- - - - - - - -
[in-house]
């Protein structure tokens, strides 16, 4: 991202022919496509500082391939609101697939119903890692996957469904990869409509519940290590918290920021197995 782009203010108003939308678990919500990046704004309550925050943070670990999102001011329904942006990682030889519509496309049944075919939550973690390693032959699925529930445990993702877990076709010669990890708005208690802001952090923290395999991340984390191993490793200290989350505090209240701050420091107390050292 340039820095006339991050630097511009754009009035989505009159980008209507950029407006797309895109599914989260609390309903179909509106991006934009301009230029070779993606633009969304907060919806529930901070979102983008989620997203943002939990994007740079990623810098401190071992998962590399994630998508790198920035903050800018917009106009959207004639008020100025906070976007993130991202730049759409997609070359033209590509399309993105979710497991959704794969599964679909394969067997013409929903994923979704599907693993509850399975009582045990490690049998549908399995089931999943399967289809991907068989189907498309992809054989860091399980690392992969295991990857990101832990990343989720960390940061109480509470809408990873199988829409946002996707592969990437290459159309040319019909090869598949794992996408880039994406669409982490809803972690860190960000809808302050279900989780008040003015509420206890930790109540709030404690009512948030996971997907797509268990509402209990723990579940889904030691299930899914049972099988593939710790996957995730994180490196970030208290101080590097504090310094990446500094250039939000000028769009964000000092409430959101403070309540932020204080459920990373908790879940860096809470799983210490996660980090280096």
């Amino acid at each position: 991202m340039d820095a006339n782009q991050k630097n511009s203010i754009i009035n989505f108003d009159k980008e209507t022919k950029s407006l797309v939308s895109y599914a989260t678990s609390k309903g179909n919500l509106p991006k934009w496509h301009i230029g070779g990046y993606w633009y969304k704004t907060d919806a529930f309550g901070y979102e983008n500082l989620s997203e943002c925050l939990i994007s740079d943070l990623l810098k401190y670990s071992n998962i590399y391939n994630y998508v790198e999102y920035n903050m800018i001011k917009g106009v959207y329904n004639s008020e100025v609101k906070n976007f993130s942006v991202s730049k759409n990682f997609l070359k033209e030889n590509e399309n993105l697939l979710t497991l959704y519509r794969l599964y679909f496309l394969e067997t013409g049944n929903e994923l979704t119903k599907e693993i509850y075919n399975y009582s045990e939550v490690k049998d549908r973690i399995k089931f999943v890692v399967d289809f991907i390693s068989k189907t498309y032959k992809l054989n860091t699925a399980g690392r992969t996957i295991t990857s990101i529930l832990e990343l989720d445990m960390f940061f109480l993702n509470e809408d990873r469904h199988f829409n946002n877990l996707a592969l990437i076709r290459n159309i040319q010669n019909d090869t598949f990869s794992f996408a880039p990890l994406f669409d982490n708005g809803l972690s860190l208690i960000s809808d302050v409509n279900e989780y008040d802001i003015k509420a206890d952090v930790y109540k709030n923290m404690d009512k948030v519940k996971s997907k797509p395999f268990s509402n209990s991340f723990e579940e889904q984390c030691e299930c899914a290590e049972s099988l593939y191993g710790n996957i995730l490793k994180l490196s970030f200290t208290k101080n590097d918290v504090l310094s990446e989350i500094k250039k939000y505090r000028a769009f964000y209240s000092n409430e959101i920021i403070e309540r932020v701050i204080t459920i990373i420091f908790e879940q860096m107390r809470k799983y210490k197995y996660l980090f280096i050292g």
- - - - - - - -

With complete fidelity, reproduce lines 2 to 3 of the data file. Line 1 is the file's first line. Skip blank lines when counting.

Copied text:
């Protein structure tokens, strides 16, 4: 991202022919496509500082391939609101697939119903890692996957469904990869409509519940290590918290920021197995 782009203010108003939308678990919500990046704004309550925050943070670990999102001011329904942006990682030889519509496309049944075919939550973690390693032959699925529930445990993702877990076709010669990890708005208690802001952090923290395999991340984390191993490793200290989350505090209240701050420091107390050292 340039820095006339991050630097511009754009009035989505009159980008209507950029407006797309895109599914989260609390309903179909509106991006934009301009230029070779993606633009969304907060919806529930901070979102983008989620997203943002939990994007740079990623810098401190071992998962590399994630998508790198920035903050800018917009106009959207004639008020100025906070976007993130991202730049759409997609070359033209590509399309993105979710497991959704794969599964679909394969067997013409929903994923979704599907693993509850399975009582045990490690049998549908399995089931999943399967289809991907068989189907498309992809054989860091399980690392992969295991990857990101832990990343989720960390940061109480509470809408990873199988829409946002996707592969990437290459159309040319019909090869598949794992996408880039994406669409982490809803972690860190960000809808302050279900989780008040003015509420206890930790109540709030404690009512948030996971997907797509268990509402209990723990579940889904030691299930899914049972099988593939710790996957995730994180490196970030208290101080590097504090310094990446500094250039939000000028769009964000000092409430959101403070309540932020204080459920990373908790879940860096809470799983210490996660980090280096």
């Amino acid at each position: 991202m340039d820095a006339n782009q991050k630097n511009s203010i754009i009035n989505f108003d009159k980008e209507t022919k950029s407006l797309v939308s895109y599914a989260t678990s609390k309903g179909n919500l509106p991006k934009w496509h301009i230029g070779g990046y993606w633009y969304k704004t907060d919806a529930f309550g901070y979102e983008n500082l989620s997203e943002c925050l939990i994007s740079d943070l990623l810098k401190y670990s071992n998962i590399y391939n994630y998508v790198e999102y920035n903050m800018i001011k917009g106009v959207y329904n004639s008020e100025v609101k906070n976007f993130s942006v991202s730049k759409n990682f997609l070359k033209e030889n590509e399309n993105l697939l979710t497991l959704y519509r794969l599964y679909f496309l394969e067997t013409g049944n929903e994923l979704t119903k599907e693993i509850y075919n399975y009582s045990e939550v490690k049998d549908r973690i399995k089931f999943v890692v399967d289809f991907i390693s068989k189907t498309y032959k992809l054989n860091t699925a399980g690392r992969t996957i295991t990857s990101i529930l832990e990343l989720d445990m960390f940061f109480l993702n509470e809408d990873r469904h199988f829409n946002n877990l996707a592969l990437i076709r290459n159309i040319q010669n019909d090869t598949f990869s794992f996408a880039p990890l994406f669409d982490n708005g809803l972690s860190l208690i960000s809808d302050v409509n279900e989780y008040d802001i003015k509420a206890d952090v930790y109540k709030n923290m404690d009512k948030v519940k996971s997907k797509p395999f268990s509402n209990s991340f723990e579940e889904q984390c030691e299930c899914a290590e049972s099988l593939y191993g710790n996957i995730l490793k994180l490196s970030f200290t208290k101080n590097d918290v504090l310094s990446e989350i500094k250039k939000y505090r000028a769009f964000y209240s000092n409430e959101i920021i403070e309540r932020v701050i204080t459920i990373i420091f908790e879940q860096m107390r809470k799983y210490k197995y996660l980090f280096i050292g």